Anddd that’s a wrap on Walk 2.0!
It’s a gift to take on such a big project, learn, learn, learn the hard way, and then take another run at it.
In the final week of this walk, I reflected on how content I felt this time compared to last time and all of the ways this walk was so different than the last. I was better nourished, less scared, more disciplined, and more open to the open road. Most significantly: I believed in myself.
But as content as I felt in the final weeks, it’s a thing amongst thru-hikers to be unsettled in the post-walk period. Life on the trail is so routine: wake up, eat, pack up your 20-some belongings, walk, eat, walk, eat, scope out your sleeping quarters, set up the abode, sleep, repeat. In amongst the routine is complete freedom: I can wake, walk, and wander whenever, wherever I want. And, it’s full of stimulation: every day is a new day, new terrain, new sights, sounds, smells, new people to meet, new hurdles to hop, new locales to learn about. What more could a cat want?!
Life at home … well, for one, can we please #revolutionnow for the 4 day work week?! We need more time to ourselves, more time to rest, more time for community, more time for creativity, more autonomy in our own schedules. Or, at least I do.
But as much as the pace of life is (much!) more predetermined in the “real world,” with its work and family and community obligations, I get to take another run at this post-walk period, too. I get to come at it with the knowledge that there are some things that help (meditation! alone time!) and some things that don’t (working full time with a part time job! overcommitting!)
So I traded in my tiny green tent (18 sq ft) for a big blue tent (450 sq ft) to transition back to “real life” with a 5-day yurt retreat, separated from “civilization” by a short but significant 2k walk.
It was a dream. I read, slept, stretched, piled firewood, wrote, caught up on paperwork, watched the fire, and set intentions for the coming months, which are sure to be quicksand as I work toward a future business, a book, and Walk 3.0. And at the end of the five days, a bit to my surprise, I was ready to reengage with the outside/inside world.
On my walk out, I startled and was startled by the biggest coyote I’ve ever seen.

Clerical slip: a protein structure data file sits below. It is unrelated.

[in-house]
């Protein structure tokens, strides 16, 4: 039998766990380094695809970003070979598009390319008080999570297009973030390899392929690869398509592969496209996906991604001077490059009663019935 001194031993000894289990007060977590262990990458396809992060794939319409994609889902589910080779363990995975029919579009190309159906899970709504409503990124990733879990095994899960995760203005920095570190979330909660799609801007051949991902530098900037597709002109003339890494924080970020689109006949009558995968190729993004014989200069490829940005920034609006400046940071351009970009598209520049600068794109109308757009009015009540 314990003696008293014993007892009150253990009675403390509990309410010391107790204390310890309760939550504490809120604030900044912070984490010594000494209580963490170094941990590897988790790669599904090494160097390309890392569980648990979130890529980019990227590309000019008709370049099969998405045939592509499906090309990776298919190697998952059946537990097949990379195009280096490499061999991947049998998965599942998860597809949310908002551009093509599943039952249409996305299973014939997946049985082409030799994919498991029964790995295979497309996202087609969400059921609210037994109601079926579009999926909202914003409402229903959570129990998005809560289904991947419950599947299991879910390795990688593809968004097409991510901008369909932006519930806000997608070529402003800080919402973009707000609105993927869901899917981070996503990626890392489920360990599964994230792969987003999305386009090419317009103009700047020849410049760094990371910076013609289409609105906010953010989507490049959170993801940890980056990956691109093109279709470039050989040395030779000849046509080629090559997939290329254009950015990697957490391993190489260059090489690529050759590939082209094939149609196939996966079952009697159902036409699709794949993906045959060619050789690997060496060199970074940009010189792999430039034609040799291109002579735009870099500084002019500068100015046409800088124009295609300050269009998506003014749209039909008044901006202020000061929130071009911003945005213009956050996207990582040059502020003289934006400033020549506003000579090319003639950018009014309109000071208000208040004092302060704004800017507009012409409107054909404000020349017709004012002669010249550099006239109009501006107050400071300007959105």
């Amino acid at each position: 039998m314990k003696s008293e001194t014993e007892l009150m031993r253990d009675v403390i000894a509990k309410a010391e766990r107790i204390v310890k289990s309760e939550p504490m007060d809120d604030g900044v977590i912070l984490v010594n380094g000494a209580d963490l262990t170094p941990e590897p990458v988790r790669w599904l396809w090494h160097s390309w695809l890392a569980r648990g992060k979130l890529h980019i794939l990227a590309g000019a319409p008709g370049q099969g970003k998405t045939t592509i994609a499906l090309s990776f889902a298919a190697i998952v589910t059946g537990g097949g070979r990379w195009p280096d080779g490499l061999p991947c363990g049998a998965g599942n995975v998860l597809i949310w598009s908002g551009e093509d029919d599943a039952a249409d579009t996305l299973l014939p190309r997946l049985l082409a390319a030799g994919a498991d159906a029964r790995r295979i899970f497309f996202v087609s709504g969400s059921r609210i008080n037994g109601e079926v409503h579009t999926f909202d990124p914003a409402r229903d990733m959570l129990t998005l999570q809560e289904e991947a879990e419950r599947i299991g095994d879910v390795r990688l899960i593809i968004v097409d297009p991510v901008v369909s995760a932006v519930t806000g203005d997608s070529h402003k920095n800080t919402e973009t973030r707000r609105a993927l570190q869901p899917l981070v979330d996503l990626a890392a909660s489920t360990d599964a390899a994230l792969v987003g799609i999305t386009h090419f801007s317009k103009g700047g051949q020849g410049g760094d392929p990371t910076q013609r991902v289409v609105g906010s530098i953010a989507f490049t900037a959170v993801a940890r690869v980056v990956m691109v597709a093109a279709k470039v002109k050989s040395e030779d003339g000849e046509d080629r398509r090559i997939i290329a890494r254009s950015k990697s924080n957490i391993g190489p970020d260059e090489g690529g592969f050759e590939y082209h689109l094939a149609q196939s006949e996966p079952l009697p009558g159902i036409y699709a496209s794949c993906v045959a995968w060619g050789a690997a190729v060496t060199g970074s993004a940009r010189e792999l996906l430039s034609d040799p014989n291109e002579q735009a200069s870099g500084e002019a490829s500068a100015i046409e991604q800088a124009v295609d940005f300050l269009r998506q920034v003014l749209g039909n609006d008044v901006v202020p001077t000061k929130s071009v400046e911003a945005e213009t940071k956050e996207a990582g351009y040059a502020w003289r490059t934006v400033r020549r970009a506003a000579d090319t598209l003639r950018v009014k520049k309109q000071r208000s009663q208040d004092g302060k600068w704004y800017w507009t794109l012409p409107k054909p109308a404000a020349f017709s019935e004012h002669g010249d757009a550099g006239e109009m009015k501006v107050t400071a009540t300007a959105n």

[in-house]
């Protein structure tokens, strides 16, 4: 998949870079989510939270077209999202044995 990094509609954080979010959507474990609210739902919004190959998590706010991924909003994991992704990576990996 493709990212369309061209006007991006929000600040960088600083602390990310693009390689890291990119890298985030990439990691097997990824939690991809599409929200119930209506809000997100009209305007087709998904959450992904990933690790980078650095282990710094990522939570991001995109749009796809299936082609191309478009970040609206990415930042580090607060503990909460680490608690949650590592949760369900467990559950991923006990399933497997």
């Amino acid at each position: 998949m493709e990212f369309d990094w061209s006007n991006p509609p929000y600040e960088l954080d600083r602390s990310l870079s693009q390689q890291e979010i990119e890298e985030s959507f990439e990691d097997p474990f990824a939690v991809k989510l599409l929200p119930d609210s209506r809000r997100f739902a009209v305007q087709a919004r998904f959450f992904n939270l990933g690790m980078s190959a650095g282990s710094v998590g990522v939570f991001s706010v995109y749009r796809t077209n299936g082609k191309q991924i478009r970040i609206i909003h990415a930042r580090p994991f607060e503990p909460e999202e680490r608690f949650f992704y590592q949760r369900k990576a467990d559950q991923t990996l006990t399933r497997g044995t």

We met just past the apple tree, where the lane bends and dips over a hill. I thought to grab my phone and take a picture, but, separated by only a few metres, I drew my bear spray instead.
Coyote moved with leisure, disappearing in five or six casual steps into the soon-to-be-harvested corn field. I often see and hear coyotes as I walk and sleep beneath my nylon walls, but this very close encounter left my heart racing.
“Go on, get!” I shouted, even though Coyote had already got. “This is my path,” I called out, asserting my dominance as I have been taught by many well-meaning men on my very long walk. And then, more true to myself, and as I have been taught by others who are more concerned with well-doing than well-meaning, I added, “We can share this path… but you have to be gentle!”
My terms, clearly stated, though I clutched the bear spray for insurance and spun my head around every now and again all the same.
Coyote is wise and wily, playful and adaptable. In the coming months, I will be, too.
Bonnie, So Happy for you and glad you had a very successful adventure. It was great following you as much as we could, due to our hectic schedule and a European trip that I embarked on for a month. It was such a pleasure meeting you. I did send you a package for your next reunion. Enjoy a much-needed leisure time. And hang in there getting back into the swing of things, wishing you the very best in your future endeavours.
Hey Bon bon, it is so nice to hear you have completed yet another fascinating walk about✌️
I say fascinating, because that is the kind of cat you are, fascinating!😘
One never really knows what you will do next, and honestly I am excited to find out!
A book written by you…I feel I have already read several chapters and I must say I am intrigued.
Hope to see your smiling face soon xoxo
Hi Bonnie!! So glad you are home safe and sound. Will the book you are writing be about your trail travels? I have recently taken up geocaching and it gets me out into nature more. Hope someday we will connect again. Best wishes on your future endeavors. Annette L.
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